Even a lot of famous, extremely wealthy, and well-liked celebrities have commented about how depressed and unhappy they are. So materialistic wealth is not a guarantee for happiness. Although having enough money to live comfortably certainly does not hurt.

Cancel culture

Cancel culture symbol or cultural cancellation and social media censorship as canceling or restricting opinions that are offensive or controversial to the public with 3D illustration elements.

Cancel culture is also a prevalent thing these days. It means that people who don’t agree with the thoughts, and especially the ideas of others, regularly try to silence these individuals by bullying them into submission by attempting to cancel them.

And since a lot of people take offense at the slightest thing, this can become a frequent, toxic behavior.

They attempt to silence others. Not only by canceling their work but also by attempting to hinder their overall ability to live a normal life.

Group identity taking precedence over individual identity

If we punish people who we consider offensive, then that means that group identity is paramount and more important than individual identity, which is a surefire way to get into trouble and turn our democracy into an authoritarian society.

In identity politics, it doesn’t matter who you are, the only thing that matters is the group you belong to. Needless to say, this is malevolent and undesirable.

Taking things too personal

Image of a finger pointing at a single human signifying his personal responsibility.

Another problem is that people often take things too personally. It seems that everything, no matter how small and insignificant it might be, offenses someone.

More importantly, these days, things frequently get blown way out of proportion through social media or by the television. Although, I think that people who habitually do this are frequently projecting their insecurities and inadequacies onto other people. Some might also use it to mask their attempts to seek attention.

We do need to figure out if we want a society full of snowflakes who get hurt and offended by every little, trivial thing that doesn’t suit their goals or vision. I don’t believe that’s beneficial to anyone, and it’s not how life works either. Life is tough and harsh. And yes, good things are going on as well. But people get sick, people grow apart, and eventually, we all die.

Being able to express thoughts and ideas that might be considered offensive or that deviate from the norm might be an important medium to solve problems through energetic debates. This ability and freedom of expression might help to prevent violent, physical interactions.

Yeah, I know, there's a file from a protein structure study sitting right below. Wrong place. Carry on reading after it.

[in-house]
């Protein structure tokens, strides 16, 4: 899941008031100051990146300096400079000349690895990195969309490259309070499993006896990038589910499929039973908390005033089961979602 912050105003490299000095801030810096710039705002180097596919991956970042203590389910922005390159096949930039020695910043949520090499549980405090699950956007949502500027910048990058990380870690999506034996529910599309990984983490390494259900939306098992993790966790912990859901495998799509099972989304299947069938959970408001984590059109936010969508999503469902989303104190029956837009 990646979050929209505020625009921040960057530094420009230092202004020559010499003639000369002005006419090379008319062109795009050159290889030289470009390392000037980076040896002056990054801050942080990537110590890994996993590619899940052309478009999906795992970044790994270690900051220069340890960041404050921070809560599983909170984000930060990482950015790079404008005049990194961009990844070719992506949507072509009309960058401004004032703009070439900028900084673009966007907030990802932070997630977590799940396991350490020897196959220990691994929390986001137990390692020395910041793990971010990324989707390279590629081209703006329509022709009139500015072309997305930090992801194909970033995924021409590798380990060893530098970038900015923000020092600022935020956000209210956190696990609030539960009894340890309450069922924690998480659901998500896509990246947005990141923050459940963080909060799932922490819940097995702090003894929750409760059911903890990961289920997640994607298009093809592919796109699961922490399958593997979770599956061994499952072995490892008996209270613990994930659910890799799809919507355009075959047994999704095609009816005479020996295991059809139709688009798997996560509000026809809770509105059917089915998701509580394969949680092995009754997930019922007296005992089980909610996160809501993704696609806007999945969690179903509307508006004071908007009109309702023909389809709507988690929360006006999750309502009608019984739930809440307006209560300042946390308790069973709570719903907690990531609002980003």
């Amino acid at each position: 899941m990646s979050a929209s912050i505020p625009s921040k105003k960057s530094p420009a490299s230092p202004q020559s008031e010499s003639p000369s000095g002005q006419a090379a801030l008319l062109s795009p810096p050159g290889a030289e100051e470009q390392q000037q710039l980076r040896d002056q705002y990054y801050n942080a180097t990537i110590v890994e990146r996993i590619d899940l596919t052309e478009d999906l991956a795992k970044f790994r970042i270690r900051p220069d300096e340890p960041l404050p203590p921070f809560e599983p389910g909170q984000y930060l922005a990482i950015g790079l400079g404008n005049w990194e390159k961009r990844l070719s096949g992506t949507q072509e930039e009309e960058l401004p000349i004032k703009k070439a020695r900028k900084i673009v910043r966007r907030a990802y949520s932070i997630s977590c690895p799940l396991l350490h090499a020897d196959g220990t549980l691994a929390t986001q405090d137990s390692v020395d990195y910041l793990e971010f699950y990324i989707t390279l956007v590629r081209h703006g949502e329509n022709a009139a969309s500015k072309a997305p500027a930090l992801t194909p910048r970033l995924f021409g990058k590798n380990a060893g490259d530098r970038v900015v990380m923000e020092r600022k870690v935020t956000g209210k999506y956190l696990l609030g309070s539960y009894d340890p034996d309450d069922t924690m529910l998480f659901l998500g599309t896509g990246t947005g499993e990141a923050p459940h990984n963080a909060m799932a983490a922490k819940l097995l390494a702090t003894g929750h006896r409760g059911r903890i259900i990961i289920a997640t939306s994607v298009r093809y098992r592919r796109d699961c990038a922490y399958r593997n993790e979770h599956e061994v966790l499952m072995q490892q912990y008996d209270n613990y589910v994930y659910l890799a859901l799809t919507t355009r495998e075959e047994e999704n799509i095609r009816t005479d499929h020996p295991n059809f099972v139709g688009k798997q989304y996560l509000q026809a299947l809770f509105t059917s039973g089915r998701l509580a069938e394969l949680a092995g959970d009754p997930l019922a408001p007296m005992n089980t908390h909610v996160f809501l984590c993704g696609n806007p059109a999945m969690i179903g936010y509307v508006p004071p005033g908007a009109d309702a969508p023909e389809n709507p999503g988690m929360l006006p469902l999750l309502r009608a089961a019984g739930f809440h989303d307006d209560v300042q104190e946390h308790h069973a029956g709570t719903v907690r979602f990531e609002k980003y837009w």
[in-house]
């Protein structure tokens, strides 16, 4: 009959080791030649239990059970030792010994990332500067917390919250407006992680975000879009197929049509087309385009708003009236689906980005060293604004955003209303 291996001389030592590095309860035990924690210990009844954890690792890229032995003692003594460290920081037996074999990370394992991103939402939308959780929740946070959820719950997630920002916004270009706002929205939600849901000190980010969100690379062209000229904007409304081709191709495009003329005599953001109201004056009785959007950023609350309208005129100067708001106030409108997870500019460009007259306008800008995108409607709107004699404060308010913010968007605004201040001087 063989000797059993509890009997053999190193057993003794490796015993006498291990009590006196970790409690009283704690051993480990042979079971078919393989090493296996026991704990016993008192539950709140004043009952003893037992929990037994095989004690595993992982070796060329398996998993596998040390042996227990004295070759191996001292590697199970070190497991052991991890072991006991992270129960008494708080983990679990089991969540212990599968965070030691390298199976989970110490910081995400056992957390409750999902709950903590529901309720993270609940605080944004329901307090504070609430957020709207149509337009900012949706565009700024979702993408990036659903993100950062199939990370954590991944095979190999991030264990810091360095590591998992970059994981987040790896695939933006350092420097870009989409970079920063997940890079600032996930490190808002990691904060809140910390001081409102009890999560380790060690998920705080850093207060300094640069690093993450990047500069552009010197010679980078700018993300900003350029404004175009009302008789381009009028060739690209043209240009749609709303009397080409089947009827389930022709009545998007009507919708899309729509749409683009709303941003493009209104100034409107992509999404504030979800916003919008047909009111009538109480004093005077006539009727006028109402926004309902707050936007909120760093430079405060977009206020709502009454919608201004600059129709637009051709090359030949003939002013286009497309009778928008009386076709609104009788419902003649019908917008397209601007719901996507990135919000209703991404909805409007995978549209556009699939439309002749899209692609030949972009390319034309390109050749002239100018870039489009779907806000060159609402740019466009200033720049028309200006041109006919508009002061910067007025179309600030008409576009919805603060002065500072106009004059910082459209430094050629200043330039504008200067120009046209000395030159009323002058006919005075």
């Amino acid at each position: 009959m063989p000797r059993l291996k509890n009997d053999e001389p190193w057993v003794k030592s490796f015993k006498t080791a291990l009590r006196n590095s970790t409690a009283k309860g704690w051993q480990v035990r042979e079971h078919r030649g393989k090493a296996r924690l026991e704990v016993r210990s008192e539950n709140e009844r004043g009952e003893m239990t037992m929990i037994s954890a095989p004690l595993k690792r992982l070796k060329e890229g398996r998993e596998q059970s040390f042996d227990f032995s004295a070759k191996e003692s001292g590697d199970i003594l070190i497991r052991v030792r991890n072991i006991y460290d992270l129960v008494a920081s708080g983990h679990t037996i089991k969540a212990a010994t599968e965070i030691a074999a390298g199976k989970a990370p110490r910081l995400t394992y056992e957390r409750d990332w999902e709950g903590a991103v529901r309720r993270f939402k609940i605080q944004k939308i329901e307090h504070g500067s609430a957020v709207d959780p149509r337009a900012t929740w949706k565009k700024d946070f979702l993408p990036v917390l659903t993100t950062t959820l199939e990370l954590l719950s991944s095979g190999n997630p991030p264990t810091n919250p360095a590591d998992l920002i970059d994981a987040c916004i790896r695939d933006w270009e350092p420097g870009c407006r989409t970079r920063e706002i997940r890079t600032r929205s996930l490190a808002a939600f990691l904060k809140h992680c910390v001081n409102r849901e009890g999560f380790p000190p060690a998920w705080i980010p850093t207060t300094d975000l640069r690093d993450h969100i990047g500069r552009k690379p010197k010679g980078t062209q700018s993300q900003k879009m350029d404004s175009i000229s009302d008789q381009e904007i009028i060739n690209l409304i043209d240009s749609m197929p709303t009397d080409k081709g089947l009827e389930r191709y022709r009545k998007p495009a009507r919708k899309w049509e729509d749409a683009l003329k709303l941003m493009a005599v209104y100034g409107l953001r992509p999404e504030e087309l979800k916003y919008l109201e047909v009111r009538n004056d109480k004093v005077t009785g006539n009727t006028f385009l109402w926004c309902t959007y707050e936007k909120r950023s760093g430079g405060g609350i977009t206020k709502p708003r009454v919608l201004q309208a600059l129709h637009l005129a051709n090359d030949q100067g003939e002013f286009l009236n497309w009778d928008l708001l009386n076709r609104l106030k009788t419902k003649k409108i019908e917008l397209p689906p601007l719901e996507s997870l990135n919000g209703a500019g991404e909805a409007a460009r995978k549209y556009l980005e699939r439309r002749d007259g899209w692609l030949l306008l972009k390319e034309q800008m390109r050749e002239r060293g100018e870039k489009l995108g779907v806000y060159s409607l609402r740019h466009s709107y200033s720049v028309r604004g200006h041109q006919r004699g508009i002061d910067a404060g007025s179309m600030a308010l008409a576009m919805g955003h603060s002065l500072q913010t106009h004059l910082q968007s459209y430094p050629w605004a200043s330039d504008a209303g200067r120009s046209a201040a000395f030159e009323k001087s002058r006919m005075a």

Of course, it’s also vital that everyone learns to not take things too personally, especially when it’s often not meant that way.

What is considered offensive changes depending on the individual judging

What is deemed offensive or not changes depending on the person who’s currently judging.

This is why it’s dangerous to put government policies on freedom of expression, and is exactly why the right to offend shouldn’t be touched.

In my opinion, our diversity is one of the beauties of life, but will also be one of the reasons why it will remain a constant problem in society.

Because we will always be different from each other and thus, we will never think the same. This means that everyone will take offense to different things and at different rates.

Why the freedom to offend should not be misused

Image of someone protesting with the sign reading, “I disagree with my opponent's positions but support their right to express them freely.”

Of course, this freedom to offend should not be used as an excuse for intentionally trying to hurt people, even if it is the truth or your perceived truth.

Your words have unbelievable power behind them, so use them wisely and not lightly. The truth should be used to improve people’s lives, and the intent and manner in which you tell them what they might not necessarily want to hear is of great importance.


Illustration of a microphone and the words “speak up”, coming out of it.

The freedom to offend is a basic human right that every individual possesses and that we should guard with our lives.

That doesn’t mean that one should be offensive just for the sake of being polarizing. There are limits to our rights, and misusing them can lead to punishments such as monetary fines, and even prison in extreme cases. Realize that your words can be extremely powerful and thus, can also be used to hurt other people.

Sometimes, our thoughts and ideas will clash with others. But, without free speech, we would not be able to reach a consensus which could lead to the last straw that breaks the camel’s back.

Learning how to not get offended easily is something everyone should do to improve their own lives, but also that of those around them.